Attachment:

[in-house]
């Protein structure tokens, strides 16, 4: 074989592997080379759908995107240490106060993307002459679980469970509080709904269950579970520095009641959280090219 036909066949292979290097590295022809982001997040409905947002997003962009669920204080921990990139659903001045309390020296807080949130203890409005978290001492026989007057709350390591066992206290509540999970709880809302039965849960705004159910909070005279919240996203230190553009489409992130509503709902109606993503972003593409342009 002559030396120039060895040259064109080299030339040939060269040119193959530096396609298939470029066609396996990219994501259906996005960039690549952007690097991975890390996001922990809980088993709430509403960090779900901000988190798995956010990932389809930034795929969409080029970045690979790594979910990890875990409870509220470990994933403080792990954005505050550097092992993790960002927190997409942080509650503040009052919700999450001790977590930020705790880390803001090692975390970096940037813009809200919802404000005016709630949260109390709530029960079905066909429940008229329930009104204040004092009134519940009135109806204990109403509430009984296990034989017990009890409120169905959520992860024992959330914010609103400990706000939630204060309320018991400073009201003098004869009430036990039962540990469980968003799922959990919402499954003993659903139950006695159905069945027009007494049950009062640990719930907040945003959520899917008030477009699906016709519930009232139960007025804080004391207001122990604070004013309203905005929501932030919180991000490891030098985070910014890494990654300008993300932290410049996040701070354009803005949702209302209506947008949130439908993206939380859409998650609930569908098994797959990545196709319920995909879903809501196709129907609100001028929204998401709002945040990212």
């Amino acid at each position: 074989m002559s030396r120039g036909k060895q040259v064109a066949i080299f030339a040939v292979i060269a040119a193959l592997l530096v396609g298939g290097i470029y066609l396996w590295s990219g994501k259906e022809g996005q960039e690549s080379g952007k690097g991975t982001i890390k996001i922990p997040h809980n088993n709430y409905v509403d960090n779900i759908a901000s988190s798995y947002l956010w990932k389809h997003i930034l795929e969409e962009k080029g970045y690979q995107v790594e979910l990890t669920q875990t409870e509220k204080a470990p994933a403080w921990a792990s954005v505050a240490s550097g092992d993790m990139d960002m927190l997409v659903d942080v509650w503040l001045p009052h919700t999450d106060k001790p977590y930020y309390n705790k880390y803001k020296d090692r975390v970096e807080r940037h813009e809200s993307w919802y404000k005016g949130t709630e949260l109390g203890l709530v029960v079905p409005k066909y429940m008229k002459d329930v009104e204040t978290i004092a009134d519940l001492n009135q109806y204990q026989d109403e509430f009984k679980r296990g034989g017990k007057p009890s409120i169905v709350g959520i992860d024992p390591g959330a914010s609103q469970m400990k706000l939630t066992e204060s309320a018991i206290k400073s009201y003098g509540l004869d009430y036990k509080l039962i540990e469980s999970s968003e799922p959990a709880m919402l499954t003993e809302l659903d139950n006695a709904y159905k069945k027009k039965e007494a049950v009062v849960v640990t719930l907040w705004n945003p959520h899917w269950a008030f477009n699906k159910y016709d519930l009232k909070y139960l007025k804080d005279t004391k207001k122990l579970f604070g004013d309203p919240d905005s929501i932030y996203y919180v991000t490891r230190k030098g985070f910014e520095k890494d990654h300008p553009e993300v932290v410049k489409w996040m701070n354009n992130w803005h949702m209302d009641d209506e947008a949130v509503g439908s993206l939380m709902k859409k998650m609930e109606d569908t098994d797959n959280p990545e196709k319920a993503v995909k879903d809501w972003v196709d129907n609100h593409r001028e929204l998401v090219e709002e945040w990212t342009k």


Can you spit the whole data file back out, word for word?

[in-house]
């Protein structure tokens, strides 16, 4: 074989592997080379759908995107240490106060993307002459679980469970509080709904269950579970520095009641959280090219 036909066949292979290097590295022809982001997040409905947002997003962009669920204080921990990139659903001045309390020296807080949130203890409005978290001492026989007057709350390591066992206290509540999970709880809302039965849960705004159910909070005279919240996203230190553009489409992130509503709902109606993503972003593409342009 002559030396120039060895040259064109080299030339040939060269040119193959530096396609298939470029066609396996990219994501259906996005960039690549952007690097991975890390996001922990809980088993709430509403960090779900901000988190798995956010990932389809930034795929969409080029970045690979790594979910990890875990409870509220470990994933403080792990954005505050550097092992993790960002927190997409942080509650503040009052919700999450001790977590930020705790880390803001090692975390970096940037813009809200919802404000005016709630949260109390709530029960079905066909429940008229329930009104204040004092009134519940009135109806204990109403509430009984296990034989017990009890409120169905959520992860024992959330914010609103400990706000939630204060309320018991400073009201003098004869009430036990039962540990469980968003799922959990919402499954003993659903139950006695159905069945027009007494049950009062640990719930907040945003959520899917008030477009699906016709519930009232139960007025804080004391207001122990604070004013309203905005929501932030919180991000490891030098985070910014890494990654300008993300932290410049996040701070354009803005949702209302209506947008949130439908993206939380859409998650609930569908098994797959990545196709319920995909879903809501196709129907609100001028929204998401709002945040990212």
């Amino acid at each position: 074989m002559s030396r120039g036909k060895q040259v064109a066949i080299f030339a040939v292979i060269a040119a193959l592997l530096v396609g298939g290097i470029y066609l396996w590295s990219g994501k259906e022809g996005q960039e690549s080379g952007k690097g991975t982001i890390k996001i922990p997040h809980n088993n709430y409905v509403d960090n779900i759908a901000s988190s798995y947002l956010w990932k389809h997003i930034l795929e969409e962009k080029g970045y690979q995107v790594e979910l990890t669920q875990t409870e509220k204080a470990p994933a403080w921990a792990s954005v505050a240490s550097g092992d993790m990139d960002m927190l997409v659903d942080v509650w503040l001045p009052h919700t999450d106060k001790p977590y930020y309390n705790k880390y803001k020296d090692r975390v970096e807080r940037h813009e809200s993307w919802y404000k005016g949130t709630e949260l109390g203890l709530v029960v079905p409005k066909y429940m008229k002459d329930v009104e204040t978290i004092a009134d519940l001492n009135q109806y204990q026989d109403e509430f009984k679980r296990g034989g017990k007057p009890s409120i169905v709350g959520i992860d024992p390591g959330a914010s609103q469970m400990k706000l939630t066992e204060s309320a018991i206290k400073s009201y003098g509540l004869d009430y036990k509080l039962i540990e469980s999970s968003e799922p959990a709880m919402l499954t003993e809302l659903d139950n006695a709904y159905k069945k027009k039965e007494a049950v009062v849960v640990t719930l907040w705004n945003p959520h899917w269950a008030f477009n699906k159910y016709d519930l009232k909070y139960l007025k804080d005279t004391k207001k122990l579970f604070g004013d309203p919240d905005s929501i932030y996203y919180v991000t490891r230190k030098g985070f910014e520095k890494d990654h300008p553009e993300v932290v410049k489409w996040m701070n354009n992130w803005h949702m209302d009641d209506e947008a949130v509503g439908s993206l939380m709902k859409k998650m609930e109606d569908t098994d797959n959280p990545e196709k319920a993503v995909k879903d809501w972003v196709d129907n609100h593409r001028e929204l998401v090219e709002e945040w990212t342009k």